Showing the donors the difference their contribution is doing at grassroots or community enhances donor loyalty and engages them further. Telling the donor that their contribution has been worthwhile shall make their donation journey gratifying. The Able Altruist highlights a survey by Software Advice that donors want to receive Impact and Success stories, upcoming events, Nonprofit daily news and campaign goal progress from the organization.
Amnesty International clearly states in its donation page the objective of accepting contributions, graphic representation of how the donation is used and links to various success stories which the donors can read.
Takeaway: Implement a strategy to collect and share beneficiary stories with the donor. This is an assurance that their contributions are well spent.
- Provide Clear Steps to Donors for Further Engagement
Nonprofits should understand the thin line of difference between encouraging donors to contribute again and pestering them repeatedly for further financial support. Evidence cited by Software Advice reveals that donors prefer a period of seven to eight months before the Nonprofits ask for another donation. But at the same time Nonprofits can also adopt a strategy of offering various giving levels. The aim is to not allow donors take an unaided decision, but suggest a handful of amounts and how their contribution shall benefit the community.
UN Refugee Agency, UNHCR starts its donation page with a compelling message and the evocative picture along with details of how every contribution will be put to use does engage the donor to give a higher amount.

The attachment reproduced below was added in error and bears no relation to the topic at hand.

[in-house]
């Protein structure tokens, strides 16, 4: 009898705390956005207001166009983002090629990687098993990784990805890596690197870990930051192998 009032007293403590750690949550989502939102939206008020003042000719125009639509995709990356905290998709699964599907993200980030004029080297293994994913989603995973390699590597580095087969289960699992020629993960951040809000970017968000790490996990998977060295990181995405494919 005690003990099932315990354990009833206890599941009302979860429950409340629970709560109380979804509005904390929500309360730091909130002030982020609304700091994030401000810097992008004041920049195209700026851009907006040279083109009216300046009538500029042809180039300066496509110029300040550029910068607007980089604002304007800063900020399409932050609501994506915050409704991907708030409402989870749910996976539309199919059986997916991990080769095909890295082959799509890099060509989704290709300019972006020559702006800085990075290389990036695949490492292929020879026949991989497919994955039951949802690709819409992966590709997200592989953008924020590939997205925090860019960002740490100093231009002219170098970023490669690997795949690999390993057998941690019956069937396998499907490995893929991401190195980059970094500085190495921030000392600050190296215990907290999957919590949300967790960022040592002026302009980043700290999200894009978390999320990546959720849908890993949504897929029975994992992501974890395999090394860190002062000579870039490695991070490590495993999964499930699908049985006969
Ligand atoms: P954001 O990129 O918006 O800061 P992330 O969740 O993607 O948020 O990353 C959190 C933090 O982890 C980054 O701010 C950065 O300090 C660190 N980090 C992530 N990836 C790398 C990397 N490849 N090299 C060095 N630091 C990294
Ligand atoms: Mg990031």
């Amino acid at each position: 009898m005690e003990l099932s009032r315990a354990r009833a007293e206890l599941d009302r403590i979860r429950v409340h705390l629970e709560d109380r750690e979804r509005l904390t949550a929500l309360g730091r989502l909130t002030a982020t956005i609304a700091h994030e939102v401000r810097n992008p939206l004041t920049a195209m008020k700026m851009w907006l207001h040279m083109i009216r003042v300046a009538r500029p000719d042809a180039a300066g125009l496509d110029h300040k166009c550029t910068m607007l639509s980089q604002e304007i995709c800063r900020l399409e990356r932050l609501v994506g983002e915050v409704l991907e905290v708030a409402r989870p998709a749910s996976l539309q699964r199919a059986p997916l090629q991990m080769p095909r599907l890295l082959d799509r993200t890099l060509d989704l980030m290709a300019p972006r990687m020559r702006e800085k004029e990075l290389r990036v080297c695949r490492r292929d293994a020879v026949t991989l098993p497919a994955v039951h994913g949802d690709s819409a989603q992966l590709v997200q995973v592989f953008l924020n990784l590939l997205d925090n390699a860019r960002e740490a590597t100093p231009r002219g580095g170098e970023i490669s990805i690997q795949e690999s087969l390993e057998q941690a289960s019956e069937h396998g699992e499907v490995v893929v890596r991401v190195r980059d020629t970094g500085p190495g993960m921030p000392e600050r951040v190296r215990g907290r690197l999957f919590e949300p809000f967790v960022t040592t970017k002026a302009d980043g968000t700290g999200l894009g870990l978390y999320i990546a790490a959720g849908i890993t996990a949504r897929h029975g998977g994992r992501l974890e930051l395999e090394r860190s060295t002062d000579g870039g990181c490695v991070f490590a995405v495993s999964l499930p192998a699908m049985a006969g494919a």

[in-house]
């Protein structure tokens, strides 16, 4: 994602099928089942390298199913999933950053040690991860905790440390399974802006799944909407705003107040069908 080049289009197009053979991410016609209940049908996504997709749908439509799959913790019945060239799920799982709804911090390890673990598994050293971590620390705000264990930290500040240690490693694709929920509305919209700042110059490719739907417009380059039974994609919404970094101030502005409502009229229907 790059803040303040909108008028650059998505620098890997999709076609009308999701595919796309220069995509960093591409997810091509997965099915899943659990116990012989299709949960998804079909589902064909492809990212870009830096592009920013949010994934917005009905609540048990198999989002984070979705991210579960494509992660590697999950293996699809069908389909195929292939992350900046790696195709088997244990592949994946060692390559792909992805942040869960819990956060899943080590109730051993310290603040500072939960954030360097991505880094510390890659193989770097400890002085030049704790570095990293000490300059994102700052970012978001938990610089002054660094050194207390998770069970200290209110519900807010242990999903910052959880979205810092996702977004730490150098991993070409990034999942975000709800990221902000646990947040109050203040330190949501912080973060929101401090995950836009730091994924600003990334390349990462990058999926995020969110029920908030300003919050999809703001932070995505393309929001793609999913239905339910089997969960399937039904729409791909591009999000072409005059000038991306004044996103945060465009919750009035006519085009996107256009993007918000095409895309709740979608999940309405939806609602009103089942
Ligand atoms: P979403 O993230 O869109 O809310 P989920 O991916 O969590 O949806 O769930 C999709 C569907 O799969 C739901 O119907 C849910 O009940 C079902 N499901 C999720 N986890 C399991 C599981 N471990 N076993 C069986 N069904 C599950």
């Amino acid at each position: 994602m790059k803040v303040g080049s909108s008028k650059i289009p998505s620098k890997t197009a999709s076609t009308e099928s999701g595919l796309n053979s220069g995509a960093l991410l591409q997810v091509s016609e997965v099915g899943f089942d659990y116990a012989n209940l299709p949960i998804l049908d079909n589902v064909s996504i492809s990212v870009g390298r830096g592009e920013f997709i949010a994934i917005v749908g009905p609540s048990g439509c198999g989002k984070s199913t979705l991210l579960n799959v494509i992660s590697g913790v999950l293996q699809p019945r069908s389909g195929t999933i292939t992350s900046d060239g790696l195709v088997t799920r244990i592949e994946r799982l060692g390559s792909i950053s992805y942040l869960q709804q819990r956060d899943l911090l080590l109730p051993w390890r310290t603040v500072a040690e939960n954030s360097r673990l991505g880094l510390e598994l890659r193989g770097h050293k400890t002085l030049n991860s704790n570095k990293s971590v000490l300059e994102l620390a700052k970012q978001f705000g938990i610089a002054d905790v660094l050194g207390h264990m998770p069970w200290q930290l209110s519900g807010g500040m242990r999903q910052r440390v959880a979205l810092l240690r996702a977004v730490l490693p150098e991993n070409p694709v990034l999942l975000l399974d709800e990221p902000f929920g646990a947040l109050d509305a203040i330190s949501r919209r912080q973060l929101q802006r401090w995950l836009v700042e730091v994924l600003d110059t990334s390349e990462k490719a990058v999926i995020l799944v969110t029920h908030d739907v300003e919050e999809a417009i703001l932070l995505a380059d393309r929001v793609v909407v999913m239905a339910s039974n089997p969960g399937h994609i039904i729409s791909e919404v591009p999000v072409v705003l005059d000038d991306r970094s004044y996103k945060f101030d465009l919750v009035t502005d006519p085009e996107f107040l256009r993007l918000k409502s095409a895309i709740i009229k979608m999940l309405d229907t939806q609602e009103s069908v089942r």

Takeaway: Do not always ask donors for financial contribution. Ask them to tweet or sign a petition and enable them to share their donations on their social network.
- Communicate To donors – You are Special!
Reserve special seats for your donors at your events and make them feel special by acknowledging them in the welcome speech. Do convey their contributions to the audience. Nonprofits can also conduct private briefings for their donors and answer their queries. Conducting an ‘insider’ video conference is a unique way to express your gratitude and share ideas, suggestions and success stories. Provide contact details and have a specific mail address for donors. This has a reassuring effect on the donors and gives them an access to clearly communicate.
Care International in its home page mentions the donor agencies name and acknowledges that CARE’s programmes would not have been possible without the support of various stakeholders. Care also has a dedicated website for ‘donors’ only.
Care India too is careful about online security transactions and this assurance for donors is bang on the ‘donate’ page. While appropriate security measures builds trust and confidence, the stories and case studies have been weaved in so beautifully to attract the donor’s interest. And finally a contact detail for any donor specific enquires.
Takeaway: Nonprofits should conduct donor satisfaction surveys. Do get a feedback from donors either for your newsletter or brochures on social project. Ask their opinion on any issue relevant to your work.
- Flash Donor’s Contribution on Social Media
Publishing a short story on your donor shall be an appreciative gesture. As donors are committed supporters, they shall positively follow you on social media. Do not forget to acknowledge donor’s contribution in the updates of the social project.
World Wildlife Fund on its facebook page shares a post on its intervention of reducing environmental footprint through improved forest management. In the first line itself, WWF has acknowledged ‘with support from Apple’
Takeaway: It is always a good idea to publicly laud donors for their contribution. Naming them on website, mentioning them in Annual Reports and Newsletter and a social media mention influences their decision to donate again.
To conclude, higher donor retention rate leads to a decrease in fundraising costs. It is thus essential to tack donor retention with innovative engagement techniques.